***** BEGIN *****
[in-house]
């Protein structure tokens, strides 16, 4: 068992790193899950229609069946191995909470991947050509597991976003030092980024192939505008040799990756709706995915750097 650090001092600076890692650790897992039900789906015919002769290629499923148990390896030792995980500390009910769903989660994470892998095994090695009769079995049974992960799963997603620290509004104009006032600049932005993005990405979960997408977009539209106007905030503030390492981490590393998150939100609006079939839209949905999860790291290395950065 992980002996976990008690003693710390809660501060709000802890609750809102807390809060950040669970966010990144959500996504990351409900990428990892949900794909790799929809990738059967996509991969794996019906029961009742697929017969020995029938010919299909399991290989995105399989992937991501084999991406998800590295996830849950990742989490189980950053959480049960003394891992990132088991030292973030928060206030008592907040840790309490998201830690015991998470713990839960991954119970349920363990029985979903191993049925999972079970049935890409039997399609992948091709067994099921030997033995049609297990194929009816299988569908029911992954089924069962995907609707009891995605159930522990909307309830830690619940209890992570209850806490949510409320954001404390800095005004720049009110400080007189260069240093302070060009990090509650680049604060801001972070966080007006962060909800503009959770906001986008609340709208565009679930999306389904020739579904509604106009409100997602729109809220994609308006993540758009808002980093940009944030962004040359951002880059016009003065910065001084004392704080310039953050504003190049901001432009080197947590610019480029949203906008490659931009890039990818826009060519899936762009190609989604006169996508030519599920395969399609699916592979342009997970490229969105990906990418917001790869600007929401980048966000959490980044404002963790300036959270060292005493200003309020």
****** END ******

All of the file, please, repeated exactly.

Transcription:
[in-house]
């Protein structure tokens, strides 16, 4: 068992790193899950229609069946191995909470991947050509597991976003030092980024192939505008040799990756709706995915750097 650090001092600076890692650790897992039900789906015919002769290629499923148990390896030792995980500390009910769903989660994470892998095994090695009769079995049974992960799963997603620290509004104009006032600049932005993005990405979960997408977009539209106007905030503030390492981490590393998150939100609006079939839209949905999860790291290395950065 992980002996976990008690003693710390809660501060709000802890609750809102807390809060950040669970966010990144959500996504990351409900990428990892949900794909790799929809990738059967996509991969794996019906029961009742697929017969020995029938010919299909399991290989995105399989992937991501084999991406998800590295996830849950990742989490189980950053959480049960003394891992990132088991030292973030928060206030008592907040840790309490998201830690015991998470713990839960991954119970349920363990029985979903191993049925999972079970049935890409039997399609992948091709067994099921030997033995049609297990194929009816299988569908029911992954089924069962995907609707009891995605159930522990909307309830830690619940209890992570209850806490949510409320954001404390800095005004720049009110400080007189260069240093302070060009990090509650680049604060801001972070966080007006962060909800503009959770906001986008609340709208565009679930999306389904020739579904509604106009409100997602729109809220994609308006993540758009808002980093940009944030962004040359951002880059016009003065910065001084004392704080310039953050504003190049901001432009080197947590610019480029949203906008490659931009890039990818826009060519899936762009190609989604006169996508030519599920395969399609699916592979342009997970490229969105990906990418917001790869600007929401980048966000959490980044404002963790300036959270060292005493200003309020």